Environmental connections to public health >>
Peach & Pesticide Pie: a summer favorite?
By Amy Rosenthal
Late summer produce harvest season is in full swing. Nothing should stand between you and all the peaches, berries, and tomatoes you can eat.
But when you're buying fruit for pies and corn to cook on the cob, don't forget about that old organic vs. conventional question.
Peaches top the list Peaches are number one on my list of favorite fruit, but unfortunately EWG's Shopper's Guide to Pesticides lists them as the "dirtiest" kind of produce. Researchers with the U.S. Department of Agriculture found that a single peach sample might test positive for as many as 9 different pesticides. Nearly all peaches examined had some kind of pesticide residue, including six pesticide compounds not approved for use in the United States.
A few other summer staples - nectarines, strawberries and cherries - are also on the Dirty Dozen list.
So what's a fruit lover to do?
- Buy organic if you can. Yes, those organic peaches are more expensive per pound, but especially if you're pregnant or feeding them to kids, they're a worthwhile investment. Exposure to toxic chemicals is especially risky for smaller, still-developing bodies.
- Minimize your risk other ways. Sweet corn, watermelon and tomatoes are all on EWG's "Clean 15" list, meaning they have the lowest levels of pesticide residue. When budgeting your produce dollars, you can feel better about buying the conventionally-raised versions.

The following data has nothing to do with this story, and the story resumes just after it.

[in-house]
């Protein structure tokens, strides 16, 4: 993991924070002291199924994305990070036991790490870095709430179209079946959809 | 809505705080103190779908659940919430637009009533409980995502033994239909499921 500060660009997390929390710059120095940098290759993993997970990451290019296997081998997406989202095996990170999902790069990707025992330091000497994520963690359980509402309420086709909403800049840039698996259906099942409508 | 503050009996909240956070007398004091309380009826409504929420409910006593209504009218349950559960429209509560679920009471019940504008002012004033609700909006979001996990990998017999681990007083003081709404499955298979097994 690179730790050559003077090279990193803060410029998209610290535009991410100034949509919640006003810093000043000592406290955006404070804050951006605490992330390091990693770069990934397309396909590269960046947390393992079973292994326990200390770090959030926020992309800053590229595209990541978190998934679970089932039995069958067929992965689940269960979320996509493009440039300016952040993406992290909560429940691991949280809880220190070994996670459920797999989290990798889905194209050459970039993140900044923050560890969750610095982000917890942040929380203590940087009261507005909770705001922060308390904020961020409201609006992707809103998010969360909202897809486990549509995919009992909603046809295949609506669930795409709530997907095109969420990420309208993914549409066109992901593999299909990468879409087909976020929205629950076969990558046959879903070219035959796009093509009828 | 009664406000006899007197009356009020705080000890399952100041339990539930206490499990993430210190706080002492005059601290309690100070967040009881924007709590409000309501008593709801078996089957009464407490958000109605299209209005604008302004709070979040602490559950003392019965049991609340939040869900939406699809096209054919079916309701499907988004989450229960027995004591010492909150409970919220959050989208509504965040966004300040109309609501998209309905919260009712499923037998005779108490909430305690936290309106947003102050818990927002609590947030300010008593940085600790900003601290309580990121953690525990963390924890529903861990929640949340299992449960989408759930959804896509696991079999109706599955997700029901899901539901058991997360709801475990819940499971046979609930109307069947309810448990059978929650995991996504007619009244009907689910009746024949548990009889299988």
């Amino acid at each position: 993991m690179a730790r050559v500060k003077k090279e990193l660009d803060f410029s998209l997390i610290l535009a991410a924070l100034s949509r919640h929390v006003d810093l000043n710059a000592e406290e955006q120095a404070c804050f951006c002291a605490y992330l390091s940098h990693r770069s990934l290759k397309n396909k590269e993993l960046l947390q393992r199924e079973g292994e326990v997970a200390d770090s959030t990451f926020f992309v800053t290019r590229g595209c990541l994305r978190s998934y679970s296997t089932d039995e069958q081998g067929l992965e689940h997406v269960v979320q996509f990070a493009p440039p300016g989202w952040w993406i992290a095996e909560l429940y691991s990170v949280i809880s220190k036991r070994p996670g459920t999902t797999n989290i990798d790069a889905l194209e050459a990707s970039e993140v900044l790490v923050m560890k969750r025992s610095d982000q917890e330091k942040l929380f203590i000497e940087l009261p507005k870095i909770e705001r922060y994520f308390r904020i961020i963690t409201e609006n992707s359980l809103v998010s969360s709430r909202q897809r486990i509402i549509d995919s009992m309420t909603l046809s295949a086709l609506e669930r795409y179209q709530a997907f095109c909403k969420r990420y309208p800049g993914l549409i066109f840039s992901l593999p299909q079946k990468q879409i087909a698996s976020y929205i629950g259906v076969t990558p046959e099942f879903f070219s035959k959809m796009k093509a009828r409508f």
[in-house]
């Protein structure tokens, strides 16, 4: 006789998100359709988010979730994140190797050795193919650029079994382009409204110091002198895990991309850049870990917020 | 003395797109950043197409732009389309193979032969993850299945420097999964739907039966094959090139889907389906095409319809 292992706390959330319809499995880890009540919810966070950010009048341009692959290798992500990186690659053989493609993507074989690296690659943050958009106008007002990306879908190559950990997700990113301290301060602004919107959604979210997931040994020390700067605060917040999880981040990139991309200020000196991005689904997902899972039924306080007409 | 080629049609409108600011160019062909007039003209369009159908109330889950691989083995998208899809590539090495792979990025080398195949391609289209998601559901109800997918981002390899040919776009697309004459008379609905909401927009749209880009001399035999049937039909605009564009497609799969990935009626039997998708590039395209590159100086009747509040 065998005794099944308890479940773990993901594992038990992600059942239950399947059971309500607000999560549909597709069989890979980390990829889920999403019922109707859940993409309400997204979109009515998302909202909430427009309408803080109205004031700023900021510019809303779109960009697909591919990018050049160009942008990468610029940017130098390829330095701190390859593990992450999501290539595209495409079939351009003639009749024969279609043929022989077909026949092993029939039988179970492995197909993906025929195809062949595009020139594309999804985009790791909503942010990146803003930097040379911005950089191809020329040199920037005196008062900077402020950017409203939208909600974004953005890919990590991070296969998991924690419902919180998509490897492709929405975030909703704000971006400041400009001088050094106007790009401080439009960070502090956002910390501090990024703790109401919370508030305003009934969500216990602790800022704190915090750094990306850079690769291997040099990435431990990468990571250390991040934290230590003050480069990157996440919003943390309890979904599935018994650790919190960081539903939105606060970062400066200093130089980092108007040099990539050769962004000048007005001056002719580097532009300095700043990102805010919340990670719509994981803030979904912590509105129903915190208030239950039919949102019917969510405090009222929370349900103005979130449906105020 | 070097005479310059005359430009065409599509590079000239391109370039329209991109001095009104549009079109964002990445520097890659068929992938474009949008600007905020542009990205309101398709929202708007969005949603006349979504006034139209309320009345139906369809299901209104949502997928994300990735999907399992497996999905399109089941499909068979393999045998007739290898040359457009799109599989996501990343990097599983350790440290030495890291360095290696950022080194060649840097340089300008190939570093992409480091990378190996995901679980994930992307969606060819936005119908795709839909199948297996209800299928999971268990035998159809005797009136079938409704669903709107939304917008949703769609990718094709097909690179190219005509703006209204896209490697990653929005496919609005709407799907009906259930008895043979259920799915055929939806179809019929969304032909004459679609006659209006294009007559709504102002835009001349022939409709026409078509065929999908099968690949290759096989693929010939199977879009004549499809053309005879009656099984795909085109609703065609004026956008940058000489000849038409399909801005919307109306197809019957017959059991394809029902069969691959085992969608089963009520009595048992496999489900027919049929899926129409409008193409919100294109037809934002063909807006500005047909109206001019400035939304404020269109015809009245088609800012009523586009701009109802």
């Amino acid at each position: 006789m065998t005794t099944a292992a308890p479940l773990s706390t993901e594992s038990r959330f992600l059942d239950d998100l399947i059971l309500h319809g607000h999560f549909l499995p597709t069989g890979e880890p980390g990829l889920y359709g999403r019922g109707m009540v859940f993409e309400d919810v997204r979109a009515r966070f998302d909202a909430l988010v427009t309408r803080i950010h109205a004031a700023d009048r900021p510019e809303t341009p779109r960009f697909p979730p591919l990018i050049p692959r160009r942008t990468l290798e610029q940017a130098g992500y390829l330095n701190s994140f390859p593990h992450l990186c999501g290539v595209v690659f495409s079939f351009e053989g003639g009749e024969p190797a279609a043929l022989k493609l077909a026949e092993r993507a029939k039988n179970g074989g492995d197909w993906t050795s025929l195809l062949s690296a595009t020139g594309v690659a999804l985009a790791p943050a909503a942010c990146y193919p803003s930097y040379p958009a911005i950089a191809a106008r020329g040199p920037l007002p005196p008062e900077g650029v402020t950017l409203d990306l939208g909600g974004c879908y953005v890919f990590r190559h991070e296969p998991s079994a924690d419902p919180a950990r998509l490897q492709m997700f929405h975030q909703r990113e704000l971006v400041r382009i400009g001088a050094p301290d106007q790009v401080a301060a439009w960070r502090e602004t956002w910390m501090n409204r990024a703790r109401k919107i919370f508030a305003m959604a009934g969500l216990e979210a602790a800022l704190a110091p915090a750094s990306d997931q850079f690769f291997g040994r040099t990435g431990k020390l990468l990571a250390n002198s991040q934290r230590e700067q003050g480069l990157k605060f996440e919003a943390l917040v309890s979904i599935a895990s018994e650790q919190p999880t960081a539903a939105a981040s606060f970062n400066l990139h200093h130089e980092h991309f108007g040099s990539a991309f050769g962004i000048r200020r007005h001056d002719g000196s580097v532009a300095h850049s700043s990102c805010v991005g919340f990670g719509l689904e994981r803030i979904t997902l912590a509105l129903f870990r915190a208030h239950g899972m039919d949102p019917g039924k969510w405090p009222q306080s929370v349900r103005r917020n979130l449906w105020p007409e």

- Take a trip to the farmers market. Buying local doesn't necessarily mean "pesticide free," but it does give you the chance to talk to the farmer and find out what kind of growing methods he or she uses. Small farms may not always be certified organic by the USDA, but often they use no or only small amounts of synthetic chemicals.
What about blueberries? You may have noticed that blueberries haven't been ranked by EWG, even on our full list of 47 types of produce. That's because the USDA program from which we take our raw data has only released one year's testing results for blueberries. That's just not enough data for us to analyze.
We hope we'll be able to add blueberries to the list sometime soon. In the meantime, EWG always recommends buying organic if you can (whether it's produce or other foods we haven't ranked, like milk and meat).
Want more EWG tips on what to eat? Check out #2 in our Healthy Home Tips Series - "Go organic and eat fresh foods."